With the Covid-19 Pandemic still ravaging the world, it isn’t just the elderly and vulnerable who are struggling. Children living in underserved communities are struggling to keep up with their education. As in-person classroom experiences get swapped for unfamiliar virtual education, no group is more disadvantaged than underprivileged children.
Underserved children getting subpar education is nothing new in the United States. But, with the rise of the pandemic, this disparity is growing even higher.
Read on to discover the online education methods educators are using to level the playing field for poorer communities.
In the wake of the pandemic, many public school systems have been forced by local ordinances to switch to online learning. This creates a problem: What do children without internet access or home computers do? This is where learning pods come in.
Charities have funded learning pods in underserved neighborhoods across the US. The pods are small, socially-distanced groups who gain access to the laptops and WiFi they need. Often in unused office spaces or church basements, learning pods are a community effort.
The benefits of the pods include giving working parents the ability to stay at work.
Young children, especially those who cannot read, are not able to educate themselves through online platforms the way an older child can. They need supervision to learn. If a parent has to miss work to aid their child, they lose out on income they may desperately need.
Another benefit of the pods is social interaction. The social isolation of the pandemic can harm their development. With the pods, children get to spend a few hours a day with their peers.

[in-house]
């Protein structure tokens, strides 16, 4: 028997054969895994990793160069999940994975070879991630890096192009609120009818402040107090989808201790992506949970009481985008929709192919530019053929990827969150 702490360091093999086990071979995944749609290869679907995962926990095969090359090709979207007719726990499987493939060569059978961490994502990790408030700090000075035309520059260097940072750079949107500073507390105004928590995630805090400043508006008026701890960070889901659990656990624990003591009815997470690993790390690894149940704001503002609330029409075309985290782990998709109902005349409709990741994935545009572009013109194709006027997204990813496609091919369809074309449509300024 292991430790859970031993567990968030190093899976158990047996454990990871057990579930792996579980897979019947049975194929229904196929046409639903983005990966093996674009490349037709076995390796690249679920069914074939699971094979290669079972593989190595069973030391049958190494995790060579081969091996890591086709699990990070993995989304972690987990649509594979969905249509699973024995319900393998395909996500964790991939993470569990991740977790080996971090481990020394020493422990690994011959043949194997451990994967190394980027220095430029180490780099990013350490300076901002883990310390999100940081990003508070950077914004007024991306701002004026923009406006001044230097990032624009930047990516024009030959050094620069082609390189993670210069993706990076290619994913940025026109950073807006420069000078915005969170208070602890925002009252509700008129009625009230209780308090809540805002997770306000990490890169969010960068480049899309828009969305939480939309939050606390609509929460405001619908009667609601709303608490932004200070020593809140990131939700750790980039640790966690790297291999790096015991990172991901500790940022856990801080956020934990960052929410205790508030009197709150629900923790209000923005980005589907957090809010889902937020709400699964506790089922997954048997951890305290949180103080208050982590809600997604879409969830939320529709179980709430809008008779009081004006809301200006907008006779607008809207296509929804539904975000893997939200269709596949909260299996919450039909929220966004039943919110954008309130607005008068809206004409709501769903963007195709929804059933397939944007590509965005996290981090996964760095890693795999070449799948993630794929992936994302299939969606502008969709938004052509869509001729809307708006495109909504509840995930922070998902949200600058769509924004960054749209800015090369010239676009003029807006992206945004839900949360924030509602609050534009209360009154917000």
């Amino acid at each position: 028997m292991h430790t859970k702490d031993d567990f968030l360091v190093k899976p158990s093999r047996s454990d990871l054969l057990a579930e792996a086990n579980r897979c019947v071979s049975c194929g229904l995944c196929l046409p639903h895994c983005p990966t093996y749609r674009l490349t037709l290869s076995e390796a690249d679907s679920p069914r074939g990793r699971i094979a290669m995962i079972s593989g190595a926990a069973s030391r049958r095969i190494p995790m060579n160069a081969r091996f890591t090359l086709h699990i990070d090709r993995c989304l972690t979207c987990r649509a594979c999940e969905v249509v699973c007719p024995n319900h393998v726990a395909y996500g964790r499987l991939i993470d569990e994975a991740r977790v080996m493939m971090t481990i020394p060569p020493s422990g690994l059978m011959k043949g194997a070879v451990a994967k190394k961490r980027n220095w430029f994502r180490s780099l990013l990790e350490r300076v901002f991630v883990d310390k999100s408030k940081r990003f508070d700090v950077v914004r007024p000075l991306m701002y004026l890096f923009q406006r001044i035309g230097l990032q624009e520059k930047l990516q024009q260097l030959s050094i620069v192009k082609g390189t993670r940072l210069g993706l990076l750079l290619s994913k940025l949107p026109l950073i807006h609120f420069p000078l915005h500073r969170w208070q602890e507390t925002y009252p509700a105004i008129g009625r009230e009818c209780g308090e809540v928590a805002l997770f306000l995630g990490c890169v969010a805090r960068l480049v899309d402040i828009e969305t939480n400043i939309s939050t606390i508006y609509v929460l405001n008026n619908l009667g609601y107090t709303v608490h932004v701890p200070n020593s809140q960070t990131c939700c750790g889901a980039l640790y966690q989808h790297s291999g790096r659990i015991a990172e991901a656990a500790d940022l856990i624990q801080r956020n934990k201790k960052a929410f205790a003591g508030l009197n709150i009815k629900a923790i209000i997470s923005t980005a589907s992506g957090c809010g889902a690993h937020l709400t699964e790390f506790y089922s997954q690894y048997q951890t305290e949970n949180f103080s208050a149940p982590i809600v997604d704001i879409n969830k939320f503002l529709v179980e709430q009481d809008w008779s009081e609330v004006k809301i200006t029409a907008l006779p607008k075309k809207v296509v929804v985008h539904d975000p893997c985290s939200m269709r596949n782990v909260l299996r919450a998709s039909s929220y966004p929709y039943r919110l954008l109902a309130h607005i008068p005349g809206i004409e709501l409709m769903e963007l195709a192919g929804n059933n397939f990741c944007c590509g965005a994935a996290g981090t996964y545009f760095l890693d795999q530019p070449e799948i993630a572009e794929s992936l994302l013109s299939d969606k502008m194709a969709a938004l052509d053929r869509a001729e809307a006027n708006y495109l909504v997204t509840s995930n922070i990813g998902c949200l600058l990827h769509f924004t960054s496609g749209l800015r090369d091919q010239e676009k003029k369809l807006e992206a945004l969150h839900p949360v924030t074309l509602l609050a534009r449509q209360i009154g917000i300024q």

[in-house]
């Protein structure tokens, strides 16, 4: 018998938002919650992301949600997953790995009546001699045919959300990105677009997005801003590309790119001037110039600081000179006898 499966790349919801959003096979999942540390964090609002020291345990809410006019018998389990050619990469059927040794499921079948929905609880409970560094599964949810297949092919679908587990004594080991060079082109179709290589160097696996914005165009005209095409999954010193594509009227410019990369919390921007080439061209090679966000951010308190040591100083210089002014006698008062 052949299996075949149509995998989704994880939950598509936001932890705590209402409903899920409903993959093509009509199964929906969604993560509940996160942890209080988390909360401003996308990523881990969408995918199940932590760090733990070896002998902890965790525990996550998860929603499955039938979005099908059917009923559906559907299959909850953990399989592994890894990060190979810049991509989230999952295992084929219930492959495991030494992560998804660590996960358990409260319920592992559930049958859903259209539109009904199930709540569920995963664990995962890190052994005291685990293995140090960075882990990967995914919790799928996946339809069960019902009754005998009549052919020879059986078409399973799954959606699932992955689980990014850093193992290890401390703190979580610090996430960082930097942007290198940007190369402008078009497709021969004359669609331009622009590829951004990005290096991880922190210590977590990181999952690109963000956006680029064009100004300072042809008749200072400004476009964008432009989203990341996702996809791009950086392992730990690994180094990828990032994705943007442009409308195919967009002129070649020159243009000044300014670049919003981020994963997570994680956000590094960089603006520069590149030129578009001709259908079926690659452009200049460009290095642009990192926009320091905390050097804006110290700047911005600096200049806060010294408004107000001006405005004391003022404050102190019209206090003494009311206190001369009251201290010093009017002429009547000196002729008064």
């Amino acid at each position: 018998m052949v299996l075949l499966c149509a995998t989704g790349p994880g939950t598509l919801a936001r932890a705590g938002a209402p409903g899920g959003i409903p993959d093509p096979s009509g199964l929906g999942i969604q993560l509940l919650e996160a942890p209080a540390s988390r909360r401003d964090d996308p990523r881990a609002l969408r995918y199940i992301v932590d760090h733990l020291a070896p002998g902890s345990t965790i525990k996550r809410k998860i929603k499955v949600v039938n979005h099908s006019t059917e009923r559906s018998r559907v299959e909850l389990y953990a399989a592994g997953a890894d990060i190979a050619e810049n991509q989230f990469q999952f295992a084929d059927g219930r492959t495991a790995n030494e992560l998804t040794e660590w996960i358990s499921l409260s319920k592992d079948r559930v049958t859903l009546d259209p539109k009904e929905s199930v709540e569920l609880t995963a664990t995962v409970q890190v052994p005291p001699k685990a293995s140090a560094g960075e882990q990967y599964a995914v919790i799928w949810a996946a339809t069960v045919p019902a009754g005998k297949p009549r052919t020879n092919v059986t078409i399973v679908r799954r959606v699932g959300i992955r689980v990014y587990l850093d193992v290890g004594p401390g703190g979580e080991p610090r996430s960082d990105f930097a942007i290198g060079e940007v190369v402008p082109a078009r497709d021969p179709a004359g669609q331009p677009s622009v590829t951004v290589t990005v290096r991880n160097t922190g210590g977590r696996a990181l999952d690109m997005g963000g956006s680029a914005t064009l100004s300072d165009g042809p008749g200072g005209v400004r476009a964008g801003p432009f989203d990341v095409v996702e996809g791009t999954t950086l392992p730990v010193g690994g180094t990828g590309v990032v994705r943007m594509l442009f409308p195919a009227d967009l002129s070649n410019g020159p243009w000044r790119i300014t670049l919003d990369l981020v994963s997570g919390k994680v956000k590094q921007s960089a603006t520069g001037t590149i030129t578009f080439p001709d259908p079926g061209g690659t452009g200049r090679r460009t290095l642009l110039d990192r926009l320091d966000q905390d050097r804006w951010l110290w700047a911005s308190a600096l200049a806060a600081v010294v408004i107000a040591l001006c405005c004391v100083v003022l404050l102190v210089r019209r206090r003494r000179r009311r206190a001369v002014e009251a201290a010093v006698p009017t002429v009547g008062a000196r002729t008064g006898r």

In school districts with many underprivileged students, virtual education is hindered by a lack of home WiFi access. To combat this, many districts have opted for WiFi buses during the pandemic.
A solution like ConnectEd Bus provides WiFi-enabled buses for students who do not have access to at-home wireless internet. Whether it is on the ride to or from school, to football games, or on field trips, students have the ability to complete their homework.
One of the biggest benefits of WiFi buses is that schools can park their buses in underserved neighborhoods on weekends and in the after-school hours. Access to WiFi for students who would not normally have it helps bridge the digital divide between students during Covid-19.
Laptop Loan Programs
In many cities across the US, public school districts are adopting a laptop lending program. Remote learning students without personal computers are able to receive school-funded laptops.
The biggest issue with this is that, without WiFi, the laptop-loans aren’t useful. Students need laptops and internet access to receive educational equity.
Creating Equity in Virtual Education
By implementing the methods laid out in this article, communities strive for more equality in virtual education. When children have computer access, they also have access to their virtual classrooms.
No child should be left behind. And with these strategies, they are given the opportunity to succeed.
To read more about educational inequity, check out our “Education and Career” blogs.